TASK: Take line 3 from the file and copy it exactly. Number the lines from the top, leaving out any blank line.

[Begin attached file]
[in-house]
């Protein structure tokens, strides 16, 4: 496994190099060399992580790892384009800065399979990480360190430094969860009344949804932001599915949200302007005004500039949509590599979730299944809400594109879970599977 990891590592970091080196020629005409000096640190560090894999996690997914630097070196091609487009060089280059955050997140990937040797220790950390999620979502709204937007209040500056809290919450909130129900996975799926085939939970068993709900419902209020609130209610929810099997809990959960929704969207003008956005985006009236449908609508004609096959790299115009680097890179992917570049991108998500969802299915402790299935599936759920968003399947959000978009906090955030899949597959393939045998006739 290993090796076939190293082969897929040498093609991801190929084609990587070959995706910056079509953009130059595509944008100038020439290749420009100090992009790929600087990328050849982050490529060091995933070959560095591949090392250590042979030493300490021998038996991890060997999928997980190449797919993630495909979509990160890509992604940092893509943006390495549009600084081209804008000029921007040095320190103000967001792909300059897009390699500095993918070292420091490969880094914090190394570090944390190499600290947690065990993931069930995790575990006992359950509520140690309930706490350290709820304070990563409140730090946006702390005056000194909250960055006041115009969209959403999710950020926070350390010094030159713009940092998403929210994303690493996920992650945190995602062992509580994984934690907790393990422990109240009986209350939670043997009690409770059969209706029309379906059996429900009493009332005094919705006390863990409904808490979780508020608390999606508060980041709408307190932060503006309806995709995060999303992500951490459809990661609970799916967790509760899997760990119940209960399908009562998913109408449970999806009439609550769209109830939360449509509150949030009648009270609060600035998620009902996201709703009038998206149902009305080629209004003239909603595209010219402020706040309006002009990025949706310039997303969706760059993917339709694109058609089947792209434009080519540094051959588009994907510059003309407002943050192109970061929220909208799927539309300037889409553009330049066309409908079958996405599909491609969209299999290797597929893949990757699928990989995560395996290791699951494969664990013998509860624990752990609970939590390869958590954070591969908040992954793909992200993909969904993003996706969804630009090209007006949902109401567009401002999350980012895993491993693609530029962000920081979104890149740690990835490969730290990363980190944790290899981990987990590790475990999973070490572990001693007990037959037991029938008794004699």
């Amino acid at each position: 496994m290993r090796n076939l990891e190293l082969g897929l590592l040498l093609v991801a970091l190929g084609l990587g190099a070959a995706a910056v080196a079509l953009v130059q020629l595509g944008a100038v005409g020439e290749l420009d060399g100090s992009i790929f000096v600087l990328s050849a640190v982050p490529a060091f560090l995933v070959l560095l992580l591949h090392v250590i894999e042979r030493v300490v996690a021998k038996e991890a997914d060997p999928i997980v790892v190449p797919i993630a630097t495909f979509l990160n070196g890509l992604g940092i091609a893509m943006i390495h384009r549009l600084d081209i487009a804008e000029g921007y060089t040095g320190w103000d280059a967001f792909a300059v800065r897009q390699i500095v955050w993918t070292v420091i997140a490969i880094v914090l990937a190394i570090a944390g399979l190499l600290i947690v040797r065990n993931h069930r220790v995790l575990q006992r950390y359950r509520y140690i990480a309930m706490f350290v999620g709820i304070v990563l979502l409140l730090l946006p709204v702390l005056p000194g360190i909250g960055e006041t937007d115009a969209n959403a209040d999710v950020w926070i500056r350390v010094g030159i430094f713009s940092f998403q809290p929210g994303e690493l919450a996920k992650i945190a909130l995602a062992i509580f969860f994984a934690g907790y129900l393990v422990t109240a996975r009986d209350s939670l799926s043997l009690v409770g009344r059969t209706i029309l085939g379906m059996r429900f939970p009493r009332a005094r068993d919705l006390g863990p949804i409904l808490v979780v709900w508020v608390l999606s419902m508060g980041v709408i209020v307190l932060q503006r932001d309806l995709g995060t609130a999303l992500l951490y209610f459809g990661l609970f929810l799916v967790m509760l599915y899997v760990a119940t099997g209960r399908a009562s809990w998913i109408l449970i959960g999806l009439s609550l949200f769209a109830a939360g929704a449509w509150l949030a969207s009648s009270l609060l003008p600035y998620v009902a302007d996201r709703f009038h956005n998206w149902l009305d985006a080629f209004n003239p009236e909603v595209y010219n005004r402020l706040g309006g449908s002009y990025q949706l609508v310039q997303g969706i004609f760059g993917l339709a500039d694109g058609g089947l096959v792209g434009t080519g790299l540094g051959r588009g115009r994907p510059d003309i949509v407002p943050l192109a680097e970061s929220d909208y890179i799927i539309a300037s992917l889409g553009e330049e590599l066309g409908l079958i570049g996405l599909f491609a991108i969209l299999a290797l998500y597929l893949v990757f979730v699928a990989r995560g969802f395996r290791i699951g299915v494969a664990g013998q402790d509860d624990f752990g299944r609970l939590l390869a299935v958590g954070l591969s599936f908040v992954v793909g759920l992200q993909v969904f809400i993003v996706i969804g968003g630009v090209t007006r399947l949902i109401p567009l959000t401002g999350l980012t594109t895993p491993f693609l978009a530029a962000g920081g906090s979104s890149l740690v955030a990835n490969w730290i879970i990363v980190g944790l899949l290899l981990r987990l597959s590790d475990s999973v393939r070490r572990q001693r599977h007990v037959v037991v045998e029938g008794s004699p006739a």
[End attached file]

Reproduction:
């Amino acid at each position: 496994m290993r090796n076939l990891e190293l082969g897929l590592l040498l093609v991801a970091l190929g084609l990587g190099a070959a995706a910056v080196a079509l953009v130059q020629l595509g944008a100038v005409g020439e290749l420009d060399g100090s992009i790929f000096v600087l990328s050849a640190v982050p490529a060091f560090l995933v070959l560095l992580l591949h090392v250590i894999e042979r030493v300490v996690a021998k038996e991890a997914d060997p999928i997980v790892v190449p797919i993630a630097t495909f979509l990160n070196g890509l992604g940092i091609a893509m943006i390495h384009r549009l600084d081209i487009a804008e000029g921007y060089t040095g320190w103000d280059a967001f792909a300059v800065r897009q390699i500095v955050w993918t070292v420091i997140a490969i880094v914090l990937a190394i570090a944390g399979l190499l600290i947690v040797r065990n993931h069930r220790v995790l575990q006992r950390y359950r509520y140690i990480a309930m706490f350290v999620g709820i304070v990563l979502l409140l730090l946006p709204v702390l005056p000194g360190i909250g960055e006041t937007d115009a969209n959403a209040d999710v950020w926070i500056r350390v010094g030159i430094f713009s940092f998403q809290p929210g994303e690493l919450a996920k992650i945190a909130l995602a062992i509580f969860f994984a934690g907790y129900l393990v422990t109240a996975r009986d209350s939670l799926s043997l009690v409770g009344r059969t209706i029309l085939g379906m059996r429900f939970p009493r009332a005094r068993d919705l006390g863990p949804i409904l808490v979780v709900w508020v608390l999606s419902m508060g980041v709408i209020v307190l932060q503006r932001d309806l995709g995060t609130a999303l992500l951490y209610f459809g990661l609970f929810l799916v967790m509760l599915y899997v760990a119940t099997g209960r399908a009562s809990w998913i109408l449970i959960g999806l009439s609550l949200f769209a109830a939360g929704a449509w509150l949030a969207s009648s009270l609060l003008p600035y998620v009902a302007d996201r709703f009038h956005n998206w149902l009305d985006a080629f209004n003239p009236e909603v595209y010219n005004r402020l706040g309006g449908s002009y990025q949706l609508v310039q997303g969706i004609f760059g993917l339709a500039d694109g058609g089947l096959v792209g434009t080519g790299l540094g051959r588009g115009r994907p510059d003309i949509v407002p943050l192109a680097e970061s929220d909208y890179i799927i539309a300037s992917l889409g553009e330049e590599l066309g409908l079958i570049g996405l599909f491609a991108i969209l299999a290797l998500y597929l893949v990757f979730v699928a990989r995560g969802f395996r290791i699951g299915v494969a664990g013998q402790d509860d624990f752990g299944r609970l939590l390869a299935v958590g954070l591969s599936f908040v992954v793909g759920l992200q993909v969904f809400i993003v996706i969804g968003g630009v090209t007006r399947l949902i109401p567009l959000t401002g999350l980012t594109t895993p491993f693609l978009a530029a962000g920081g906090s979104s890149l740690v955030a990835n490969w730290i879970i990363v980190g944790l899949l290899l981990r987990l597959s590790d475990s999973v393939r070490r572990q001693r599977h007990v037959v037991v045998e029938g008794s004699p006739a």